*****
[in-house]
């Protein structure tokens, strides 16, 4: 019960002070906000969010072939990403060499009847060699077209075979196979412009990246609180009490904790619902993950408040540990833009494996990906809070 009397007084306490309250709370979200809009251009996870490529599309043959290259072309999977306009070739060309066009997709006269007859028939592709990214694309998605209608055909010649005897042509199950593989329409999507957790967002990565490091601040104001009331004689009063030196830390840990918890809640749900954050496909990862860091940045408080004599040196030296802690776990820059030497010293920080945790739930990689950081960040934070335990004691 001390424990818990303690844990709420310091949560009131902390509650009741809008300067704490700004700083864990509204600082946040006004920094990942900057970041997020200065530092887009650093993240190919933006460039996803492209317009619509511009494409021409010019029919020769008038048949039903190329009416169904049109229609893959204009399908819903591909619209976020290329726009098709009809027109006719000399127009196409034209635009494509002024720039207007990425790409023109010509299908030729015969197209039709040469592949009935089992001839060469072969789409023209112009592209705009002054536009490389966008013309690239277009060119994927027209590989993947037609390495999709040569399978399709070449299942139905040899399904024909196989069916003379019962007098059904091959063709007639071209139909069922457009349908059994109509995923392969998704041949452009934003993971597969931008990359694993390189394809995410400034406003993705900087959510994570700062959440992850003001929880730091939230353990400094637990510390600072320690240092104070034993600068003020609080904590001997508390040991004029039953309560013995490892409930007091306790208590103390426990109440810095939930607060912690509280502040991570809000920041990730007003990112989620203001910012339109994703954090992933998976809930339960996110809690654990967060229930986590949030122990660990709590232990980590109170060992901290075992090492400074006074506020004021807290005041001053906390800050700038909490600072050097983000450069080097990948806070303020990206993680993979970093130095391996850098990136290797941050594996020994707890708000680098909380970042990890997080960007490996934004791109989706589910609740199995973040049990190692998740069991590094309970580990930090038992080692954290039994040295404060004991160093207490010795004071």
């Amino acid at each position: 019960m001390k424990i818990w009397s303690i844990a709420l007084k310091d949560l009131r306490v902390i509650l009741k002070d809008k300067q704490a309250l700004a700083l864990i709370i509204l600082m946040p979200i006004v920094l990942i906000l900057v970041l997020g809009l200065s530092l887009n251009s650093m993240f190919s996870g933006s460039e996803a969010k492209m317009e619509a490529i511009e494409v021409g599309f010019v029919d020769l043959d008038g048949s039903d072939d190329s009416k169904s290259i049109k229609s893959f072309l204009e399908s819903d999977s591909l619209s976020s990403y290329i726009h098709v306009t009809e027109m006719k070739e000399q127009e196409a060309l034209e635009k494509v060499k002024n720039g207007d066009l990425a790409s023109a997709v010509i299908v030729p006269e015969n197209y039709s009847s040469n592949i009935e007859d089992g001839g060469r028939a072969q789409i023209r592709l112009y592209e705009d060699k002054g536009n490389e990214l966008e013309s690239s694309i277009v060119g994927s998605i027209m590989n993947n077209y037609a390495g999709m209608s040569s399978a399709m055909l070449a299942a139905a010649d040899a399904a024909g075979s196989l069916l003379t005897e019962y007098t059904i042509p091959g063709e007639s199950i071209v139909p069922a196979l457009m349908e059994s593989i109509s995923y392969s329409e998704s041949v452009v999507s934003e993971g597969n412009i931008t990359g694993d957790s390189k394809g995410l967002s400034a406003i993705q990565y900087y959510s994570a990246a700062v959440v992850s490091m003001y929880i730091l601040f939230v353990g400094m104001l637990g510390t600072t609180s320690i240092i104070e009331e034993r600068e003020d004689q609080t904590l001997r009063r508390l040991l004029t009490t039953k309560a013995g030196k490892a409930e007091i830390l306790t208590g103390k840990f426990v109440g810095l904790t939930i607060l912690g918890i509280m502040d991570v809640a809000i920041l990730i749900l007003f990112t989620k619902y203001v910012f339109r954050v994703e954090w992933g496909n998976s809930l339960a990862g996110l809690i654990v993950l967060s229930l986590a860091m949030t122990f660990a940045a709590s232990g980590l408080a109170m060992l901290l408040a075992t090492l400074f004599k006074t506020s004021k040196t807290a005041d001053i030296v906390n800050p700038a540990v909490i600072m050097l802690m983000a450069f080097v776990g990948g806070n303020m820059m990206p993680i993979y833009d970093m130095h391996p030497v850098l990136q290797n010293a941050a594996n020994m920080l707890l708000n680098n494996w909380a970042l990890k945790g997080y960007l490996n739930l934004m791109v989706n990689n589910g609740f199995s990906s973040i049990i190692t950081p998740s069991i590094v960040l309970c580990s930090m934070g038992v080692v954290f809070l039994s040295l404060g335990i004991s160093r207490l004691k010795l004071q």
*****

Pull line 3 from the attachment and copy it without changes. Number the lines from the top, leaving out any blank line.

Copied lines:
């Amino acid at each position: 019960m001390k424990i818990w009397s303690i844990a709420l007084k310091d949560l009131r306490v902390i509650l009741k002070d809008k300067q704490a309250l700004a700083l864990i709370i509204l600082m946040p979200i006004v920094l990942i906000l900057v970041l997020g809009l200065s530092l887009n251009s650093m993240f190919s996870g933006s460039e996803a969010k492209m317009e619509a490529i511009e494409v021409g599309f010019v029919d020769l043959d008038g048949s039903d072939d190329s009416k169904s290259i049109k229609s893959f072309l204009e399908s819903d999977s591909l619209s976020s990403y290329i726009h098709v306009t009809e027109m006719k070739e000399q127009e196409a060309l034209e635009k494509v060499k002024n720039g207007d066009l990425a790409s023109a997709v010509i299908v030729p006269e015969n197209y039709s009847s040469n592949i009935e007859d089992g001839g060469r028939a072969q789409i023209r592709l112009y592209e705009d060699k002054g536009n490389e990214l966008e013309s690239s694309i277009v060119g994927s998605i027209m590989n993947n077209y037609a390495g999709m209608s040569s399978a399709m055909l070449a299942a139905a010649d040899a399904a024909g075979s196989l069916l003379t005897e019962y007098t059904i042509p091959g063709e007639s199950i071209v139909p069922a196979l457009m349908e059994s593989i109509s995923y392969s329409e998704s041949v452009v999507s934003e993971g597969n412009i931008t990359g694993d957790s390189k394809g995410l967002s400034a406003i993705q990565y900087y959510s994570a990246a700062v959440v992850s490091m003001y929880i730091l601040f939230v353990g400094m104001l637990g510390t600072t609180s320690i240092i104070e009331e034993r600068e003020d004689q609080t904590l001997r009063r508390l040991l004029t009490t039953k309560a013995g030196k490892a409930e007091i830390l306790t208590g103390k840990f426990v109440g810095l904790t939930i607060l912690g918890i509280m502040d991570v809640a809000i920041l990730i749900l007003f990112t989620k619902y203001v910012f339109r954050v994703e954090w992933g496909n998976s809930l339960a990862g996110l809690i654990v993950l967060s229930l986590a860091m949030t122990f660990a940045a709590s232990g980590l408080a109170m060992l901290l408040a075992t090492l400074f004599k006074t506020s004021k040196t807290a005041d001053i030296v906390n800050p700038a540990v909490i600072m050097l802690m983000a450069f080097v776990g990948g806070n303020m820059m990206p993680i993979y833009d970093m130095h391996p030497v850098l990136q290797n010293a941050a594996n020994m920080l707890l708000n680098n494996w909380a970042l990890k945790g997080y960007l490996n739930l934004m791109v989706n990689n589910g609740f199995s990906s973040i049990i190692t950081p998740s069991i590094v960040l309970c580990s930090m934070g038992v080692v954290f809070l039994s040295l404060g335990i004991s160093r207490l004691k010795l004071q």